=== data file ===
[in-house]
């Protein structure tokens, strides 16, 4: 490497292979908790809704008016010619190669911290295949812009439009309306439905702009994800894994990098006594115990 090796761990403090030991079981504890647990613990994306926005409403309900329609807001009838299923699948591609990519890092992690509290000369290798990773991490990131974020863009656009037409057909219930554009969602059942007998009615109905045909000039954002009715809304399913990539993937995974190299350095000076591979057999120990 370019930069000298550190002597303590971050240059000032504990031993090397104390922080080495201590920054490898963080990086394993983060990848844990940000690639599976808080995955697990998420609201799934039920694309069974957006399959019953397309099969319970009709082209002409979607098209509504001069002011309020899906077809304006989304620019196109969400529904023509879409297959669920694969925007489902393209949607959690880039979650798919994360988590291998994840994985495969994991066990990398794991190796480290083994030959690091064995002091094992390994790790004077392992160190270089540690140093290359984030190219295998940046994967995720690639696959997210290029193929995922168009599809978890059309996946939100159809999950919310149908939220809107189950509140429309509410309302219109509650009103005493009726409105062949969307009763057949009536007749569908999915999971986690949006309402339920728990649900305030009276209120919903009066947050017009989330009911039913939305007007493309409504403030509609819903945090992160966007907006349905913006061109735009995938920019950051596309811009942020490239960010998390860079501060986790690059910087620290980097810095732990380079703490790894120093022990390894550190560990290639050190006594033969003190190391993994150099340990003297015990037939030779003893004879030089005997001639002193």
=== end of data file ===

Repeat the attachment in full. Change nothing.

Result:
[in-house]
């Protein structure tokens, strides 16, 4: 490497292979908790809704008016010619190669911290295949812009439009309306439905702009994800894994990098006594115990 090796761990403090030991079981504890647990613990994306926005409403309900329609807001009838299923699948591609990519890092992690509290000369290798990773991490990131974020863009656009037409057909219930554009969602059942007998009615109905045909000039954002009715809304399913990539993937995974190299350095000076591979057999120990 370019930069000298550190002597303590971050240059000032504990031993090397104390922080080495201590920054490898963080990086394993983060990848844990940000690639599976808080995955697990998420609201799934039920694309069974957006399959019953397309099969319970009709082209002409979607098209509504001069002011309020899906077809304006989304620019196109969400529904023509879409297959669920694969925007489902393209949607959690880039979650798919994360988590291998994840994985495969994991066990990398794991190796480290083994030959690091064995002091094992390994790790004077392992160190270089540690140093290359984030190219295998940046994967995720690639696959997210290029193929995922168009599809978890059309996946939100159809999950919310149908939220809107189950509140429309509410309302219109509650009103005493009726409105062949969307009763057949009536007749569908999915999971986690949006309402339920728990649900305030009276209120919903009066947050017009989330009911039913939305007007493309409504403030509609819903945090992160966007907006349905913006061109735009995938920019950051596309811009942020490239960010998390860079501060986790690059910087620290980097810095732990380079703490790894120093022990390894550190560990290639050190006594033969003190190391993994150099340990003297015990037939030779003893004879030089005997001639002193």